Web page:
Photo by Larry Lambrecht

Barnbougle Dunes Golf Links

Australia, Tasmania, North Tasmania
8.7 (139)
Course Opened: 2004

‘One of the most spectacular properties made available for golf in the past fifty years.’ Tom Doak on Barnbougle Dunes.

Though the gorgeous island state of Tasmania has long been a popular tourist destination, for more than 100 years its only real interest to golfers was the rudimentary Ratho golf course, which was the first in Australia and one of the oldest anywhere outside of Britain. It was not until the 2004 opening of Barnbougle Dunes, in the sleepy seaside village of Bridport, that the entire golfing landscape in this most southerly corner of Australia changed forever. Tasmania is now a major international golf tourism player.

 

It all started with the first Barnbougle project, laid across an impressive two-mile stretch of duneland along Bass Strait. The course was the brainchild of a persistent young links fanatic named Greg Ramsay who pestered, harassed and finally managed to convince a gruff potato farmer, and staunch non-golfer, to convert part of his 14,000-acre Barnbougle farmland into a golf course. Fresh from the success of Pacific Dunes, American Tom Doak was the chosen architect and although the first business model for the development failed, Doak was so eager to build the course that he offered a long-term payment plan for his services. The gesture helped convince the landowner to proceed with the development himself.

Working with local partner Michael Clayton, Doak set about shaping the curving beachside sandhills into a quality links. Crucial to their design was a decision to opt for a central clubhouse, which meant holes could be laid out in two loops on either side. This prevented a long continuous stretch into the strong winds and allowed for the closing holes to play along the beach.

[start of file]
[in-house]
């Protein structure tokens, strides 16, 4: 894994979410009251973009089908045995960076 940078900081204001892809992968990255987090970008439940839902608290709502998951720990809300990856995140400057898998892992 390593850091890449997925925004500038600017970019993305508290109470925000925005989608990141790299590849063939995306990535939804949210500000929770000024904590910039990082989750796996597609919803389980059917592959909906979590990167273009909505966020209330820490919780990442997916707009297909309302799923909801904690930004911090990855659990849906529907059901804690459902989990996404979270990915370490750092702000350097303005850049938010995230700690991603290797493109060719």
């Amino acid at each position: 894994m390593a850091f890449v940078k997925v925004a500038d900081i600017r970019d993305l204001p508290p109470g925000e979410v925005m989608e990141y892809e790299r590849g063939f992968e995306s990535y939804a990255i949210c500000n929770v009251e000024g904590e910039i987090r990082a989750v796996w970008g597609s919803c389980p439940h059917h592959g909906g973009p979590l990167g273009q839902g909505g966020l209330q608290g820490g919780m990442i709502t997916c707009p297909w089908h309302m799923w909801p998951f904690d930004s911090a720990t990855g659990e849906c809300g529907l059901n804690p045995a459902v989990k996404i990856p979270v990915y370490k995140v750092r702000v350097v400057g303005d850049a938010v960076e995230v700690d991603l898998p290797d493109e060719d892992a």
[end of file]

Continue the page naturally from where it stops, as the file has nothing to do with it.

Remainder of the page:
Routed mostly through dense valleys, the outward half occupies the heavier dunes although it opens with a couple of holes on the flatter farming land. The short par four 3rd, its drive partially obscured across a diagonal ridge, is the first that dives into the sand. The next is a driveable par four and the first real jaw-dropper, the hole dominated by a massive bunker embedded into a steep hillside that must be carried in order to get near a green resting within a deep dune bowl. The walk from here to the 5th tee is a real highlight, as is the tee shot on the 6th and the sideslope approach into the 9th.

Along with the 4th, however, the most memorable hole on the front side is the evil 7th, a 120-yard par three that swings back into the prevailing winds to a tiny crowned green that is protected by a deep trap left and steep banks short, right and long. Few short holes anywhere are more glorious.

Setting out in an eastern loop, the inward nine is built across broader, more expansive undulations and heads toward a tidal inlet, before turning west and returning to the clubhouse alongside Barnbougle beach. Better holes include the tempting par five 11th, the reachable par four 12th and beachside 17th, with a glorious tee shot and very cunning green complex. For many, the standout on the inward side is the 15th, a mid-length par four played along the inlet and its adjacent dune ridge. With a great view of the Lost Farm course from the tee, the challenge here is finding a slither of fairway on the right-hand side to open up the best angle into a narrow, and sharply falling, green site.

Beyond the impressive dunes and beautiful beachside setting, the standout features at Barnbougle are the naturally rugged bunkers and quirky greens, which are quite busy and generally built to allow balls to be bounced off wide slopes and fed toward certain pin positions. Sensibly, the designers left most targets open at the front, to ensure the course was manageable for all players under all conditions. They also positioned their bunkers judiciously, often preferring to test the inaccurate approach with hollows and clever chipping zones instead of sand.

Despite its basic two-loop routing, the direction of play changes quite regularly at Barnbougle and its firm fescue surfaces present a similar links examination as the premier layouts in Britain. Thanks to the vision of a young links addict, and the ability of Doak, Clayton and their teams to fashion the raw sand dunes into an exciting experience, Barnbougle Dunes is one of modern golf’s great discoveries and the sort of pure, uncompromised golf project the world needs more of.

 

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Tasmania & King Island

Play three of the World's Top 50 courses, Barnbougle Dunes, Lost Farm and Cape Wickham

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